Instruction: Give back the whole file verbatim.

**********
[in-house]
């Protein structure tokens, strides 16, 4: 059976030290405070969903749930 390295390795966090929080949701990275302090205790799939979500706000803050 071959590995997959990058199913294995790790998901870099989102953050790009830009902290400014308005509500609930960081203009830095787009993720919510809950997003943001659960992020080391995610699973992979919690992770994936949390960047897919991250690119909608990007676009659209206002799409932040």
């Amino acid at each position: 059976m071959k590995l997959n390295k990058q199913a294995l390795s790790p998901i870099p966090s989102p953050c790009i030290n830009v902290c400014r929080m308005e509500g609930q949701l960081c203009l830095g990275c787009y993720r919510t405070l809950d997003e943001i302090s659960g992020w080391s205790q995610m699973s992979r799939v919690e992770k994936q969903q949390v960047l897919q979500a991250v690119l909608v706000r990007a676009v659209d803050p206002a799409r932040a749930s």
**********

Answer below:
[in-house]
């Protein structure tokens, strides 16, 4: 059976030290405070969903749930 390295390795966090929080949701990275302090205790799939979500706000803050 071959590995997959990058199913294995790790998901870099989102953050790009830009902290400014308005509500609930960081203009830095787009993720919510809950997003943001659960992020080391995610699973992979919690992770994936949390960047897919991250690119909608990007676009659209206002799409932040």
């Amino acid at each position: 059976m071959k590995l997959n390295k990058q199913a294995l390795s790790p998901i870099p966090s989102p953050c790009i030290n830009v902290c400014r929080m308005e509500g609930q949701l960081c203009l830095g990275c787009y993720r919510t405070l809950d997003e943001i302090s659960g992020w080391s205790q995610m699973s992979r799939v919690e992770k994936q969903q949390v960047l897919q979500a991250v690119l909608v706000r990007a676009v659209d803050p206002a799409r932040a749930s």